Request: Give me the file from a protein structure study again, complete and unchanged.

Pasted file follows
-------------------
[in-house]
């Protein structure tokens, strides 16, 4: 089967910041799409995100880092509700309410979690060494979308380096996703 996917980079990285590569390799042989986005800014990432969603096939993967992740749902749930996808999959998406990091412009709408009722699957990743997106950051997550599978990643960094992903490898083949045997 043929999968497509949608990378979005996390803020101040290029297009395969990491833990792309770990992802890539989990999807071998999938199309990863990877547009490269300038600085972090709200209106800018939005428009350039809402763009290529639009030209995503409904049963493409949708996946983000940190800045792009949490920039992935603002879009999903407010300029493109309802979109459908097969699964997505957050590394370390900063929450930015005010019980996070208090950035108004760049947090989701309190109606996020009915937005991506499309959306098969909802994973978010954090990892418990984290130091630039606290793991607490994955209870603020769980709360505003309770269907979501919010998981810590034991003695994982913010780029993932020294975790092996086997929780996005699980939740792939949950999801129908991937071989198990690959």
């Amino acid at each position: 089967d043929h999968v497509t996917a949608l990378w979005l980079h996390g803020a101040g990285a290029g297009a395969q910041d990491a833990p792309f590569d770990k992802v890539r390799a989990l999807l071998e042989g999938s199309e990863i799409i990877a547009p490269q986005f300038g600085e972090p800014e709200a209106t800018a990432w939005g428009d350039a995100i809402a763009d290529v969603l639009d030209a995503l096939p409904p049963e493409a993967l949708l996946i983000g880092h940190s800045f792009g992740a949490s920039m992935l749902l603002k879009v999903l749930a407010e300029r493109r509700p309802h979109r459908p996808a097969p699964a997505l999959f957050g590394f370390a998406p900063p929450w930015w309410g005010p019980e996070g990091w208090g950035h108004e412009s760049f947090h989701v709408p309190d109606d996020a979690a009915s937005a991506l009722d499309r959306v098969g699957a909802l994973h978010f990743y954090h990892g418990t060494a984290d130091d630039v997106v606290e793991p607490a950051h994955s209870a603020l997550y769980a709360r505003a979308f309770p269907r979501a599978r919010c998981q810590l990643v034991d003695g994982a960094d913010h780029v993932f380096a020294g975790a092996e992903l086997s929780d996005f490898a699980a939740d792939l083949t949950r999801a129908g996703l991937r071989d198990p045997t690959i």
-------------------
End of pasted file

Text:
[in-house]
């Protein structure tokens, strides 16, 4: 089967910041799409995100880092509700309410979690060494979308380096996703 996917980079990285590569390799042989986005800014990432969603096939993967992740749902749930996808999959998406990091412009709408009722699957990743997106950051997550599978990643960094992903490898083949045997 043929999968497509949608990378979005996390803020101040290029297009395969990491833990792309770990992802890539989990999807071998999938199309990863990877547009490269300038600085972090709200209106800018939005428009350039809402763009290529639009030209995503409904049963493409949708996946983000940190800045792009949490920039992935603002879009999903407010300029493109309802979109459908097969699964997505957050590394370390900063929450930015005010019980996070208090950035108004760049947090989701309190109606996020009915937005991506499309959306098969909802994973978010954090990892418990984290130091630039606290793991607490994955209870603020769980709360505003309770269907979501919010998981810590034991003695994982913010780029993932020294975790092996086997929780996005699980939740792939949950999801129908991937071989198990690959």
């Amino acid at each position: 089967d043929h999968v497509t996917a949608l990378w979005l980079h996390g803020a101040g990285a290029g297009a395969q910041d990491a833990p792309f590569d770990k992802v890539r390799a989990l999807l071998e042989g999938s199309e990863i799409i990877a547009p490269q986005f300038g600085e972090p800014e709200a209106t800018a990432w939005g428009d350039a995100i809402a763009d290529v969603l639009d030209a995503l096939p409904p049963e493409a993967l949708l996946i983000g880092h940190s800045f792009g992740a949490s920039m992935l749902l603002k879009v999903l749930a407010e300029r493109r509700p309802h979109r459908p996808a097969p699964a997505l999959f957050g590394f370390a998406p900063p929450w930015w309410g005010p019980e996070g990091w208090g950035h108004e412009s760049f947090h989701v709408p309190d109606d996020a979690a009915s937005a991506l009722d499309r959306v098969g699957a909802l994973h978010f990743y954090h990892g418990t060494a984290d130091d630039v997106v606290e793991p607490a950051h994955s209870a603020l997550y769980a709360r505003a979308f309770p269907r979501a599978r919010c998981q810590l990643v034991d003695g994982a960094d913010h780029v993932f380096a020294g975790a092996e992903l086997s929780d996005f490898a699980a939740d792939l083949t949950r999801a129908g996703l991937r071989d198990p045997t690959i």